I usually don’t feel a hesitation to express my love for my partner in public. I have embraced my gay self for more than 16 years now. When I was 20, on my Mormon mission, I finally figured out that I wasn’t a disgrace in God’s eyes and that I was fine being gay. Three years later I came out, when I felt safe and ready to face the world and begin in a sense, a new life, but more on that later, as well!

It has been 13 years since I came out,  I’m 36 years old. I have embraced my queerness and even shout Gay! Gay! Gay! to celebrate things, because I am finally happy in embracing who I am and publicly showing my authentic self. Those hesitant feelings don’t come very often nowadays, but when they do, they are a sobering reminder that my existence is still questioned in places, my lifestyle and my feelings are and can be dismissed with a simple “It’s a choice” statement, "God does not approve of your existence," or I’m lumped together with pedophiles or rapists and those having low morals in this world.

Not often do I encounter those people in my life, thankfully, but you never know when your paths may cross. For example, on our social media pages this week, we posted a beautiful illustration by Sterling Graves that says: “Pride is important because someone tonight still believes they’re better off dead than being gay.” 

As a gay person, I get it. I read the statement and immediately said: Yes! Well, the comment section showed me a different point of view, a different belief system, and a different idea of what people think of PRIDE, and homosexuality. I was sadly surprised I witnessed this not only today, in 2024, but also on the Charter for Compassion's Facebook page which is dedicated to compassion and uplifting messages, and events and to make us reflect. There are no words that clearly describe how I felt while reading some of those comments and... from then on, I became more aware of my surroundings, and what people might say or think or feel in response to my queerness.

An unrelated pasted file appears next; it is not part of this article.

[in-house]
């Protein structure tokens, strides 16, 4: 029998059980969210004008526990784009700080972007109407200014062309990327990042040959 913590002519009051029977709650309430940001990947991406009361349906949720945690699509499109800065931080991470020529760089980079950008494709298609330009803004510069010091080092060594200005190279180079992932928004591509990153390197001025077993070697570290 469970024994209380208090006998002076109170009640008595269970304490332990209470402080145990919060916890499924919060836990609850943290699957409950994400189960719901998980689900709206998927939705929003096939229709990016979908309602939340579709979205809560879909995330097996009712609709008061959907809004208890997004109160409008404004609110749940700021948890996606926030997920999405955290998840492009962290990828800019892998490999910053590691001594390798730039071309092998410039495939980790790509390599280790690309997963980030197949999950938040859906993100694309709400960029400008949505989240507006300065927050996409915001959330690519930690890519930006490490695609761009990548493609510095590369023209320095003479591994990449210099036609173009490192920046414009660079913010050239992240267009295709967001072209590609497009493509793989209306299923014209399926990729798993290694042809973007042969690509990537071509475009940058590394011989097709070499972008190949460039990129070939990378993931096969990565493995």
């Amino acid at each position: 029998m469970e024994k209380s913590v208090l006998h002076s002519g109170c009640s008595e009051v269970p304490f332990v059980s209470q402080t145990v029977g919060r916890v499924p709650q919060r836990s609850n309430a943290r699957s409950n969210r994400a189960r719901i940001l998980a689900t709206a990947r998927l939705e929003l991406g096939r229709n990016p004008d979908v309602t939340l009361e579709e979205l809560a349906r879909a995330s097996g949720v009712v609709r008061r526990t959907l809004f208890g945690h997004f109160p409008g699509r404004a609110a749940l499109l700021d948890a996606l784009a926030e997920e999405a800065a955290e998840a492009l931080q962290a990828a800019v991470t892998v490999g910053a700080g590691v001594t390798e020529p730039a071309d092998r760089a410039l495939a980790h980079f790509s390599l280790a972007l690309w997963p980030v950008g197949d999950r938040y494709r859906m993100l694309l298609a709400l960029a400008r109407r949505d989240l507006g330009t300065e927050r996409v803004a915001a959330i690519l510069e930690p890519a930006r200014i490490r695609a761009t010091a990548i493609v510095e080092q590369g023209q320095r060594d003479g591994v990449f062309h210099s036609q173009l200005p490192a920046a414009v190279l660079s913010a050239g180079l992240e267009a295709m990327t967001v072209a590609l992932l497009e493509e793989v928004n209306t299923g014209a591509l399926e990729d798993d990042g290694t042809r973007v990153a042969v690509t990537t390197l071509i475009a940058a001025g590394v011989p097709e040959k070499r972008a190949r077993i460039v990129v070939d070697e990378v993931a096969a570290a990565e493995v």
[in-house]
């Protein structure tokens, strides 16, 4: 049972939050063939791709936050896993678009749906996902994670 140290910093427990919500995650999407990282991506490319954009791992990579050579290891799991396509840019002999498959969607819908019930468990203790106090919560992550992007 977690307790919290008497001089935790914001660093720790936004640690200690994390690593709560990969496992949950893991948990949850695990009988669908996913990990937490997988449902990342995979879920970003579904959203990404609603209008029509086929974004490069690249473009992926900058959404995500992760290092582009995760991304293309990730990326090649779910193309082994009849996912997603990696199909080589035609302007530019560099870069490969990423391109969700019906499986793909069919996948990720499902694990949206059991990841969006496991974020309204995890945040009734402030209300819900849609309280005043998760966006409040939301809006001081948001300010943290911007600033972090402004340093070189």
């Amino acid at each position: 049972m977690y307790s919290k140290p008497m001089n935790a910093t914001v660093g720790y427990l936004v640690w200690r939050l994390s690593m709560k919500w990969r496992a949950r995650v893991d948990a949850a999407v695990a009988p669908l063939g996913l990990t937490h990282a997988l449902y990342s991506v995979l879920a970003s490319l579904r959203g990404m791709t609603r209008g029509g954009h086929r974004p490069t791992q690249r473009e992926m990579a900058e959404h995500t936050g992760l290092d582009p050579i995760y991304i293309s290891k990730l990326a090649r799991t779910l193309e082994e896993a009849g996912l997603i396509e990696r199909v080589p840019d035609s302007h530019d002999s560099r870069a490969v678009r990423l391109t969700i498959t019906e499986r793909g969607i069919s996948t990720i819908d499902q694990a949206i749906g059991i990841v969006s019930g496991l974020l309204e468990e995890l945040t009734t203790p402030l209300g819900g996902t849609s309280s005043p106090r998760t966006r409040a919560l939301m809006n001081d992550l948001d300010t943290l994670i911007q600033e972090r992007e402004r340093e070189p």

My friends… 


This is why we have PRIDE month!


We celebrate our queerness and cry tears of joy when we feel support and safety from our human family. However, we shed other tears from the same eyes, when we mourn those in our community whom we lose yearly... just for being themselves. 




A straight person will never know what those moments of hesitation feel like.


No need to hesitate to hold their partner’s hand in the street, buy groceries together, touch their partner’s leg in the car, or stock the fridge and eat at home because you want to save money and eat healthier. A straight person will never ever experience thatnot even every once in a while. Especially not when things are amazing and everything is love and rainbows, and they are bursting with gratitude, because they don't realize how special it is to consider oneself safe, loved, and embraced by all.

I truly wish there would be no need for PRIDE month, because it would be sweet to not have to celebrate the wins in this tough war that seems never-ending.

I hope you are able to reflect on the queerness that abounds in this world. I hope you hold your queer friends tight this month, and every month. We have so much love and so much to give. Do you see it?


With love,



Ps. I’ll probably write more on this in the blog during this Pride month. If you feel like sharing something with me, email me: .